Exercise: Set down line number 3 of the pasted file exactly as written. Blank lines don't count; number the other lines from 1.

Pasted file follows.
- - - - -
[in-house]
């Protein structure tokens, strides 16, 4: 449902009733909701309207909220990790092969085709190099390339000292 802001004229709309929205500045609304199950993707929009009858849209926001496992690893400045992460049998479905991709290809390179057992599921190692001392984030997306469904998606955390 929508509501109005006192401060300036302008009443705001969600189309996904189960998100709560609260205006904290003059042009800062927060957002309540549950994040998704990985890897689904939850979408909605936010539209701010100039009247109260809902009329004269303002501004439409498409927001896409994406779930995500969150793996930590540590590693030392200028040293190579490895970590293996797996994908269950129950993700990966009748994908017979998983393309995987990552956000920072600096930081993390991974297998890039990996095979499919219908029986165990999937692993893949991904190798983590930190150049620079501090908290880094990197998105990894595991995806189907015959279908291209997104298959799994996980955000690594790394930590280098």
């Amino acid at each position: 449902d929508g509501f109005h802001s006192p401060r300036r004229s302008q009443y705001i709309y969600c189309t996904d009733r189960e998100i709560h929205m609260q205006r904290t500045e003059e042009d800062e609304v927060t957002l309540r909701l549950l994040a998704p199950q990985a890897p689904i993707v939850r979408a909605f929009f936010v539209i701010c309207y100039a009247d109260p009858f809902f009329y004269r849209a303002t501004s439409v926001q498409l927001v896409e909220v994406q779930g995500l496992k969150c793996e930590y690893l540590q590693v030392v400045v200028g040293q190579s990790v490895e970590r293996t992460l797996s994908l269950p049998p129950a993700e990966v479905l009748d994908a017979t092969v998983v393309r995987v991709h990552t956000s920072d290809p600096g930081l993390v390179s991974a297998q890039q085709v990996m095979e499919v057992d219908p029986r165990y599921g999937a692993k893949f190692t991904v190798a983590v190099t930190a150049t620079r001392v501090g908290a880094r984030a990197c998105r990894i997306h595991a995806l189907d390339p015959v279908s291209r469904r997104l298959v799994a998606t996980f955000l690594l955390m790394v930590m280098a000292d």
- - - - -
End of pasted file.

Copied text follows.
């Amino acid at each position: 449902d929508g509501f109005h802001s006192p401060r300036r004229s302008q009443y705001i709309y969600c189309t996904d009733r189960e998100i709560h929205m609260q205006r904290t500045e003059e042009d800062e609304v927060t957002l309540r909701l549950l994040a998704p199950q990985a890897p689904i993707v939850r979408a909605f929009f936010v539209i701010c309207y100039a009247d109260p009858f809902f009329y004269r849209a303002t501004s439409v926001q498409l927001v896409e909220v994406q779930g995500l496992k969150c793996e930590y690893l540590q590693v030392v400045v200028g040293q190579s990790v490895e970590r293996t992460l797996s994908l269950p049998p129950a993700e990966v479905l009748d994908a017979t092969v998983v393309r995987v991709h990552t956000s920072d290809p600096g930081l993390v390179s991974a297998q890039q085709v990996m095979e499919v057992d219908p029986r165990y599921g999937a692993k893949f190692t991904v190798a983590v190099t930190a150049t620079r001392v501090g908290a880094r984030a990197c998105r990894i997306h595991a995806l189907d390339p015959v279908s291209r469904r997104l298959v799994a998606t996980f955000l690594l955390m790394v930590m280098a000292d």